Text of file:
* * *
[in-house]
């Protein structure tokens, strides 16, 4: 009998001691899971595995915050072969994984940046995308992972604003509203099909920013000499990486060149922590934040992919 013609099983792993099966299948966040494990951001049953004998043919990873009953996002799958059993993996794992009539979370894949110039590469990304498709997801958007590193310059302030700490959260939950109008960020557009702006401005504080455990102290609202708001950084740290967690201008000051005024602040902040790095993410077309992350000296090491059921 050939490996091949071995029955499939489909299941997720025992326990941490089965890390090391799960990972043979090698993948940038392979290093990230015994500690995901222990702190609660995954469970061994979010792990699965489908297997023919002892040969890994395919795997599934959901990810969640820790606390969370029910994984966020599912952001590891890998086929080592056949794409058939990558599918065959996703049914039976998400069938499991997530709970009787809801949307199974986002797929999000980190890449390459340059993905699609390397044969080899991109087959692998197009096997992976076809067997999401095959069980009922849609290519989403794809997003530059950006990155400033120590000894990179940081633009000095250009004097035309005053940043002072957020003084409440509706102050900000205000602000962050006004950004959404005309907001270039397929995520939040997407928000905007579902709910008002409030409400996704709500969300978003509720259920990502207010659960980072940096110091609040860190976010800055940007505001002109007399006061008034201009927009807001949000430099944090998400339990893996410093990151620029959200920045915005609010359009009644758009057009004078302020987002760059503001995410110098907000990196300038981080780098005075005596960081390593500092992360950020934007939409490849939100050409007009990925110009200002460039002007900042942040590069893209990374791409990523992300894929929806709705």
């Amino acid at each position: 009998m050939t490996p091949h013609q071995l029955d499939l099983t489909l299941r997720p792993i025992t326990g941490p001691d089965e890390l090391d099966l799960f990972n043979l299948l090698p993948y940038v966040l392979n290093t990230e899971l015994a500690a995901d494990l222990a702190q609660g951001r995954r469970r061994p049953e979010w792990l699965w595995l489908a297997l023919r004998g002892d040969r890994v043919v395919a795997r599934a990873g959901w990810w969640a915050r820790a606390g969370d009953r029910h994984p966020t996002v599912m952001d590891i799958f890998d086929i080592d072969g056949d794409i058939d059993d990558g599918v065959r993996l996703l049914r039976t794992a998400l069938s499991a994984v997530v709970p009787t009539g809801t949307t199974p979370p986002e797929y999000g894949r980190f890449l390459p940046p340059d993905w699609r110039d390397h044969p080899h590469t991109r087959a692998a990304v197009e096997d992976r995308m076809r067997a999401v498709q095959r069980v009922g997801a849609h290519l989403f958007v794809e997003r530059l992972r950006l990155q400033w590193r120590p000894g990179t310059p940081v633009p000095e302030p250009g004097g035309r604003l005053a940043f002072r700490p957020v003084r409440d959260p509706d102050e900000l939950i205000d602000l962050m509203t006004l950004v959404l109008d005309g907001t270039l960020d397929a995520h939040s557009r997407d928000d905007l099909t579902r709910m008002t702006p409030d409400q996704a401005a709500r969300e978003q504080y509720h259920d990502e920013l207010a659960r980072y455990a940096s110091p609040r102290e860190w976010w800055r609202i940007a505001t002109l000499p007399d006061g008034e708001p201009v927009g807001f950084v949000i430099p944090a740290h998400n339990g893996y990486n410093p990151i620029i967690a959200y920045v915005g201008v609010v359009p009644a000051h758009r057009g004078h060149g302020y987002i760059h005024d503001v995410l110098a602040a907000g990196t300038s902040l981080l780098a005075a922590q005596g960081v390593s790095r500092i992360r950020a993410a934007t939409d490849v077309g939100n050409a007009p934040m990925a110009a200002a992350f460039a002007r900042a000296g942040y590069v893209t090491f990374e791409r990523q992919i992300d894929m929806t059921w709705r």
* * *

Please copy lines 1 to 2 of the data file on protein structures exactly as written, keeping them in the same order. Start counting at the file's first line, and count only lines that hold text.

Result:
[in-house]
């Protein structure tokens, strides 16, 4: 009998001691899971595995915050072969994984940046995308992972604003509203099909920013000499990486060149922590934040992919 013609099983792993099966299948966040494990951001049953004998043919990873009953996002799958059993993996794992009539979370894949110039590469990304498709997801958007590193310059302030700490959260939950109008960020557009702006401005504080455990102290609202708001950084740290967690201008000051005024602040902040790095993410077309992350000296090491059921 050939490996091949071995029955499939489909299941997720025992326990941490089965890390090391799960990972043979090698993948940038392979290093990230015994500690995901222990702190609660995954469970061994979010792990699965489908297997023919002892040969890994395919795997599934959901990810969640820790606390969370029910994984966020599912952001590891890998086929080592056949794409058939990558599918065959996703049914039976998400069938499991997530709970009787809801949307199974986002797929999000980190890449390459340059993905699609390397044969080899991109087959692998197009096997992976076809067997999401095959069980009922849609290519989403794809997003530059950006990155400033120590000894990179940081633009000095250009004097035309005053940043002072957020003084409440509706102050900000205000602000962050006004950004959404005309907001270039397929995520939040997407928000905007579902709910008002409030409400996704709500969300978003509720259920990502207010659960980072940096110091609040860190976010800055940007505001002109007399006061008034201009927009807001949000430099944090998400339990893996410093990151620029959200920045915005609010359009009644758009057009004078302020987002760059503001995410110098907000990196300038981080780098005075005596960081390593500092992360950020934007939409490849939100050409007009990925110009200002460039002007900042942040590069893209990374791409990523992300894929929806709705």